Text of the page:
Anchor Books The O. Henry Prize Stories
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What does it mean to be included in the O. Henry Prize Stories? How does an author refine their art? We've given the O. Henry Prize-winning authors free rein to share their thoughts on these questions and others, and the result is a rare treat.

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Comments Charles D'Ambrosio

I look forward to the arrival of the O. Henry at local bookstores the way I anticipate the rain in the Northwest or the ritual of rolling a sheet of paper into a typewriter--they all feel like a kind of rightness to me, a kind of inclusion. But here I guess I'm talking about the O. Henry as a reader, not a writer. To have a story included is an honor, mostly because of all the people who've been honored before me; it's great to be part of that history and to contribute, in some small way, to a future in which the next round of writers who are selected will feel that the honor still resonates. Mostly, though, it's about readers, that greater inclusion beyond a small circle of writers that we all hope is out there.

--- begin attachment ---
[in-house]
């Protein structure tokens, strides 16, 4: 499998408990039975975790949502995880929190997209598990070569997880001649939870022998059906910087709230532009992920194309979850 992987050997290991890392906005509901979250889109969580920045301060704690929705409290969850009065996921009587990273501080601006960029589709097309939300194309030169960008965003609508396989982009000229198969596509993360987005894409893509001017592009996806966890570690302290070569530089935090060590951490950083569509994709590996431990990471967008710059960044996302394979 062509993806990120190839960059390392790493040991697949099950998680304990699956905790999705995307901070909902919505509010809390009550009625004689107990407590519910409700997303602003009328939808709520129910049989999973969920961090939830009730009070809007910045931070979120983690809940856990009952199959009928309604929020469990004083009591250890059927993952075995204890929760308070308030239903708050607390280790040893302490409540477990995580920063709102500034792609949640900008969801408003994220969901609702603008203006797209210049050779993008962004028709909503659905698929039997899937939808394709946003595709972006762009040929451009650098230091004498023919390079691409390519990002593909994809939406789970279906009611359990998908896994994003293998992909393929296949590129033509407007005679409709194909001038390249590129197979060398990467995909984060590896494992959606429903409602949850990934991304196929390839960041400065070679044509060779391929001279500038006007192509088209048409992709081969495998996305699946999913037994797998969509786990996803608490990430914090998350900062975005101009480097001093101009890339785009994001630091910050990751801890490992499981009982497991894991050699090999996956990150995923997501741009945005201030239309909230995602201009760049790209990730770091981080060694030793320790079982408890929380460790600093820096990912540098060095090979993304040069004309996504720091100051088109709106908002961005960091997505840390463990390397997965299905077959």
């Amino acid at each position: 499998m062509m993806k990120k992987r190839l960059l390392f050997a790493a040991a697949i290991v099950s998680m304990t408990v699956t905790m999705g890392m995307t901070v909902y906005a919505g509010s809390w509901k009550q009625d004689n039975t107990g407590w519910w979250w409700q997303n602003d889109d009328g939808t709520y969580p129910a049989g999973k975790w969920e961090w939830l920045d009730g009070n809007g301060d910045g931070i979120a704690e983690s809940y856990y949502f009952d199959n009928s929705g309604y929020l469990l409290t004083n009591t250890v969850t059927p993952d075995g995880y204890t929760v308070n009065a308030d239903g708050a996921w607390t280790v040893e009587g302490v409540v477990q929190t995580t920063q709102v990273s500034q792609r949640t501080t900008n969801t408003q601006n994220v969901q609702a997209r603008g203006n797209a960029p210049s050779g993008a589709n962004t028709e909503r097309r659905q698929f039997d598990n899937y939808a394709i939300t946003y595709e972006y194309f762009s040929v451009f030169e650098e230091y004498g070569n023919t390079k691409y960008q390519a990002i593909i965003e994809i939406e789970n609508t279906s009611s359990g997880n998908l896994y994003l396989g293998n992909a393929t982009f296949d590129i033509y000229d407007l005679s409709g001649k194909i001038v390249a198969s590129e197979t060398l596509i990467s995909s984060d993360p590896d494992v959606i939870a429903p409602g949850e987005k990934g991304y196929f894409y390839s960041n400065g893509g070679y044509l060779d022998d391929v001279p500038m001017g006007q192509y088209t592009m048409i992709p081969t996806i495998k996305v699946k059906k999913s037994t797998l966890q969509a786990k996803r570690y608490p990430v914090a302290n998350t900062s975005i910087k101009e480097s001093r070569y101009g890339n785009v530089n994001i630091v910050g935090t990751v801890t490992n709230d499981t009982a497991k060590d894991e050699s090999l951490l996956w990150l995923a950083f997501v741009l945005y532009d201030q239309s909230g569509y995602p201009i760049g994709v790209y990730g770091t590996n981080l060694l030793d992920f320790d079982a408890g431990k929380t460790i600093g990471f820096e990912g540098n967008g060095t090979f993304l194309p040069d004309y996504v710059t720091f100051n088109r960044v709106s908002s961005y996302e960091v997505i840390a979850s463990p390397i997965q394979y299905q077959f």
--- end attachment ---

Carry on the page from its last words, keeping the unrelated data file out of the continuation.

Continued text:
(author photo © Courtesy of the Author)


Writing Tips

Read a lot, practice daily, don't quit, pursue your errors until they yield up the truth. That's about it for me as far as real, meaningful tips go, but here's a thing I try to keep in mind during the composition of a story: don't write out of your civilized self, the self who goes to restaurants and knows which fork to use, the self who's so ambitious about holding the right opinions on every subject under the sun, the self who went to college and panted after passing grades--leave that upright citizen at the voting booth. There has to be something truer than that.


About the Author

Charles D'Ambrosio is the author of The Point and Other Stories; Orphans, a book of essays; and, forthcoming, The Dead Fish Museum, a collection of stories. He lives in Portland, Oregon.


Writer's Desk

  • I'm working on a story about the death of Dietrich Bonhoeffer, an old dreamy obsession of mine.


  • Writer's Desk

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